Where is hospice care provided?

The majority of care provided is to people in their own homes or through visits to the hospice, rather than by just providing beds within a hospice building.

Hospice care in people’s own homes

Many people want to be looked after in their own home. This is made possible by community palliative care nurses and Hospice at Home services, which allow people to receive hospice care in their own home.

Community palliative care nurses offer specialist care including: advice on controlling pain and symptoms; practical advice; and emotional support. They work closely with GPs and other community nurses to plan and deliver care.

Hospices also provide support for carers, for example, through support and information groups, advice and befriending services, or neighbours schemes.

Day care and outpatient services

Day care gives people the chance to spend time in a hospice without being admitted as an inpatient. This can allow them to get the care and support they need while living at home.

The care and support offered may include: medical and nursing care; rehabilitation; creative therapies, such as art therapy and music therapy; and complementary therapies. Day care services also give people the chance to meet other people going through similar experiences.

Increasing numbers of hospices are also offering outpatient services to patients. These services help support people to live as well as possible at home. The range of services may include:

  • consultation appointments with health professionals.
  • access to information and drop-in services.
  • rehabilitation opportunities to help improve a person’s quality of life.

Inpatient units

People may be admitted to an inpatient unit at a hospice for a variety of reasons – for example, it could be to help manage physical symptoms or psychological distress. These units do not provide long-term care beds.

Some people are admitted to a hospice or palliative care inpatient unit at an early stage of their illness for a short period of intensive care, for example 10 to 14 days.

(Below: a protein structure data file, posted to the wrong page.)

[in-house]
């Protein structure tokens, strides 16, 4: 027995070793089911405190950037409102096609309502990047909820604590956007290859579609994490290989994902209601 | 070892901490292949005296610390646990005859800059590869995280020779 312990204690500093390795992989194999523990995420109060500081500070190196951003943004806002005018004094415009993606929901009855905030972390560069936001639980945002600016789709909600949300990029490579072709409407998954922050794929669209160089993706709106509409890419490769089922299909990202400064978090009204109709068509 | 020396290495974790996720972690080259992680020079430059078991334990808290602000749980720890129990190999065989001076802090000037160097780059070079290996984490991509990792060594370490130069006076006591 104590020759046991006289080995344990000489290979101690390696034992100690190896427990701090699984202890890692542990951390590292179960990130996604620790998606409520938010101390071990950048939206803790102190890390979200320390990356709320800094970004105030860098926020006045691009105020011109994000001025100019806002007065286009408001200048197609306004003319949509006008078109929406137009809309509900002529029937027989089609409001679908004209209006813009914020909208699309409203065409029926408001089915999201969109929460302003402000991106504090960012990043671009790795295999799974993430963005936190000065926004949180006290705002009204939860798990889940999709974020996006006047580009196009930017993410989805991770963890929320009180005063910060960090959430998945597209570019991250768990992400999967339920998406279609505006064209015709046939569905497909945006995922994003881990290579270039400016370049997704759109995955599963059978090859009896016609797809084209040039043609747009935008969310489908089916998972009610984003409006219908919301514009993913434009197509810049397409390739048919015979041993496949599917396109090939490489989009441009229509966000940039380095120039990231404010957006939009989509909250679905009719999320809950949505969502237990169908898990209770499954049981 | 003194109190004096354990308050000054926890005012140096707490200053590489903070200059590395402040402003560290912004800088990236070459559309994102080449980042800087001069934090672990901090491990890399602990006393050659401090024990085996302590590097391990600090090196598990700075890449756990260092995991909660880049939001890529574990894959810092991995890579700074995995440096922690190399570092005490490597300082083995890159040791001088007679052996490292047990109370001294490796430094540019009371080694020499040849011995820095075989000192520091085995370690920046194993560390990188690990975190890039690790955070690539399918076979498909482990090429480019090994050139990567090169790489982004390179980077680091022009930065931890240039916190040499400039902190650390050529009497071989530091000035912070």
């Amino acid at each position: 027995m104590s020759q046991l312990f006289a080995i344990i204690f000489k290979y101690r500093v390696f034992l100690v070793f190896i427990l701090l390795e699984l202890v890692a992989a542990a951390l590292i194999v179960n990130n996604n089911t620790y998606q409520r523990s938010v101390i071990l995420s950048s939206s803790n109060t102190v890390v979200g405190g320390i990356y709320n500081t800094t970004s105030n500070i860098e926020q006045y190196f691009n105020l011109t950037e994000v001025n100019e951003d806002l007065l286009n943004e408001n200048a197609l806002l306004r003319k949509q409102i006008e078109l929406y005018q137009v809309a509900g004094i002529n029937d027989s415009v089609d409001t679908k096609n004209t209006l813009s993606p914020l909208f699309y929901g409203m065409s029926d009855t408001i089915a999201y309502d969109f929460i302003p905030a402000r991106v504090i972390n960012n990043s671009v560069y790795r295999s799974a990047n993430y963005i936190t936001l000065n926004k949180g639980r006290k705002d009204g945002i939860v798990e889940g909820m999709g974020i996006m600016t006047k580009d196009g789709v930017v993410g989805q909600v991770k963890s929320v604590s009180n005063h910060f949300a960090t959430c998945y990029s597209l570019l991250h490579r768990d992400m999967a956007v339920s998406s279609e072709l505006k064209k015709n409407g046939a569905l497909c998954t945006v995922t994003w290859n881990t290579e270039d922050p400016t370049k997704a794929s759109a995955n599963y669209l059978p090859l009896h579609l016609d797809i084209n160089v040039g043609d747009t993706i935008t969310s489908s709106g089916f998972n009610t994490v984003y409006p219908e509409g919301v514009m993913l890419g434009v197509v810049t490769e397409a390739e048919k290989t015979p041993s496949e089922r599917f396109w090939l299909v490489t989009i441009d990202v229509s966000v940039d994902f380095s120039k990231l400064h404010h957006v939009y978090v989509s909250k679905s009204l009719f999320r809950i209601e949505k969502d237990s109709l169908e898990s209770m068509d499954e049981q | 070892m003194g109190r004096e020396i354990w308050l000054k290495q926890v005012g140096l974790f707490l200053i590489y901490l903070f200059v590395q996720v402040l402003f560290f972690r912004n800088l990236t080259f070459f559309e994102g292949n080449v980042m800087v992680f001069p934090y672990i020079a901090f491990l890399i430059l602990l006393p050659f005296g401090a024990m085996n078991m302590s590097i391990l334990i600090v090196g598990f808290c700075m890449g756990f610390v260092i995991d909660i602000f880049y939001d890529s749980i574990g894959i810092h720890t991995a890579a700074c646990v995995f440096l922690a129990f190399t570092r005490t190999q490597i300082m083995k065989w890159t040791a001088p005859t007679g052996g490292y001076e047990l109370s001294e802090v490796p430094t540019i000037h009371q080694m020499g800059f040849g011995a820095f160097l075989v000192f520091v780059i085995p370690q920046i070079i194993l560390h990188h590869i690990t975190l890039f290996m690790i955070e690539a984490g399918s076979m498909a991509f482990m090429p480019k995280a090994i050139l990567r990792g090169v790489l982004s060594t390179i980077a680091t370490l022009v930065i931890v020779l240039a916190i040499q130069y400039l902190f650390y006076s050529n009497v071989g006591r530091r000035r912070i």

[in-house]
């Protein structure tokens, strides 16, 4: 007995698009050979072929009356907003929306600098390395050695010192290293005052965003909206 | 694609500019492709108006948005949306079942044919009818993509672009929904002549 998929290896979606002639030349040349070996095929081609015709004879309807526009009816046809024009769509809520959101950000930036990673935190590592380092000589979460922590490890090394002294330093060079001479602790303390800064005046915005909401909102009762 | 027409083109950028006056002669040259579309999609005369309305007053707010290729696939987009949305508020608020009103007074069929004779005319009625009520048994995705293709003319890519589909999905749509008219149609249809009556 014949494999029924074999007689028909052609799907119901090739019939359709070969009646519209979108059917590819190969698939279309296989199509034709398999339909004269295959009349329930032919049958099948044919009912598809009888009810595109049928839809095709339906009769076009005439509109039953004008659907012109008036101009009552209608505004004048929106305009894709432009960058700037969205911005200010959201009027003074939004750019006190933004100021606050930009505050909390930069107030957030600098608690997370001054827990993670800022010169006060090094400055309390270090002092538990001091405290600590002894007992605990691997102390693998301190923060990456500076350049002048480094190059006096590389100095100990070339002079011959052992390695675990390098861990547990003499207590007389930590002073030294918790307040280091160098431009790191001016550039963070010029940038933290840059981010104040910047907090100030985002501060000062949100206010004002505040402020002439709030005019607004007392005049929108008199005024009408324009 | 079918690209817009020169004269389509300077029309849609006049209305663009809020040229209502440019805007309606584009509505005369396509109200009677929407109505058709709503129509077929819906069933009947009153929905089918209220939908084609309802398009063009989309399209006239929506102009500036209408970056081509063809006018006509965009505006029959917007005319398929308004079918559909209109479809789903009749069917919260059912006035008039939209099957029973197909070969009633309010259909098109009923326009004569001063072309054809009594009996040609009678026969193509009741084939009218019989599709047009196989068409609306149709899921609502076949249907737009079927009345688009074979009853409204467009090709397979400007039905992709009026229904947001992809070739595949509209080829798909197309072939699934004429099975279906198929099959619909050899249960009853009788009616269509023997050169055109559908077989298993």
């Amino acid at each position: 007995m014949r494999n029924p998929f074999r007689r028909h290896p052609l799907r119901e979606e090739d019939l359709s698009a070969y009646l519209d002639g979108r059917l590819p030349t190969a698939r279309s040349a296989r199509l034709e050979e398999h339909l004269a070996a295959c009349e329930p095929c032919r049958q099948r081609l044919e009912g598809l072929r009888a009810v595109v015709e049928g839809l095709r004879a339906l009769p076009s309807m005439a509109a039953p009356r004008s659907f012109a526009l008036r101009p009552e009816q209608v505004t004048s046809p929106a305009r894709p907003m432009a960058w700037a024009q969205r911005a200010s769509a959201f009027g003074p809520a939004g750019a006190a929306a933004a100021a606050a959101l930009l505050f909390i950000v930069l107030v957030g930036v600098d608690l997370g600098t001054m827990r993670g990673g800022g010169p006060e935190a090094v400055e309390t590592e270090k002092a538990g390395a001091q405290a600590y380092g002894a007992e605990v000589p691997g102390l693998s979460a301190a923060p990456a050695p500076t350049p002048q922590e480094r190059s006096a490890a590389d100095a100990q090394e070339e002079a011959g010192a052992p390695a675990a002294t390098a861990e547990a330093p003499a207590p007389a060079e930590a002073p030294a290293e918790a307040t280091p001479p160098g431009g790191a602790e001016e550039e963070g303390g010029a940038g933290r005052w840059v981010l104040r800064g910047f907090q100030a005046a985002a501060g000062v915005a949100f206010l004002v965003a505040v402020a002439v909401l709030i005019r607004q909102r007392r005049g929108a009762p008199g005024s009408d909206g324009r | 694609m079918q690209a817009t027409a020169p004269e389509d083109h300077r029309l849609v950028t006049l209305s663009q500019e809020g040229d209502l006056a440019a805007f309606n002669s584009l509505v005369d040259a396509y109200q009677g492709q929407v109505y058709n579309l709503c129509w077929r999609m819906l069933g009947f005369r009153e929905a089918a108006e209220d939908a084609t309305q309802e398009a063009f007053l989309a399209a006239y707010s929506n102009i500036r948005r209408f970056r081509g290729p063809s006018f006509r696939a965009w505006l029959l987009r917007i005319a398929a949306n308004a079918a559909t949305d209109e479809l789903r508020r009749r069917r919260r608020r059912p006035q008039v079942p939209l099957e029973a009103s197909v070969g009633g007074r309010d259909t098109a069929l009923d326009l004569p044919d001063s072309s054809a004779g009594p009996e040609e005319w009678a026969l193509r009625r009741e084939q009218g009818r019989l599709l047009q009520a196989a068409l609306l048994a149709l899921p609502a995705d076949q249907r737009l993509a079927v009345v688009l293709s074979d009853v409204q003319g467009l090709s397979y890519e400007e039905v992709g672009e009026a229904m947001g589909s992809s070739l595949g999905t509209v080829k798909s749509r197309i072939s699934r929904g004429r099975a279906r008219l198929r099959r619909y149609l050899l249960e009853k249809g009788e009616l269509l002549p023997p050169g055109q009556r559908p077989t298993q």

Once the specialist level of care is no longer needed, and following an assessment of a person’s care needs they will return home with appropriate support or transfer to another care setting such as a care home.

People may also be admitted to a hospice in their last days of life when their care needs are complex or intensive support is required.

I’d like to know more

The organisations and resources listed below can help you find out more about planning for end of life and hospice and palliative care.

Dying Matters

Dying Matters aims to help people talk more openly about dying, death and bereavement, and to make plans for the end of life. They present useful information on subjects including making plans, writing wills, bereavement, talking to children about death and avoiding misconceptions about dying. All the leaflets are freely available to download and print from their website.

Care for children and young people

Together for Short Lives is a UK-wide charity that speaks out for all children and young people who are expected to have short lives. The Together for Short Lives Charter sets out what families should expect to receive from their local children’s palliative care services in terms of information and support.

What does hospice care mean to you?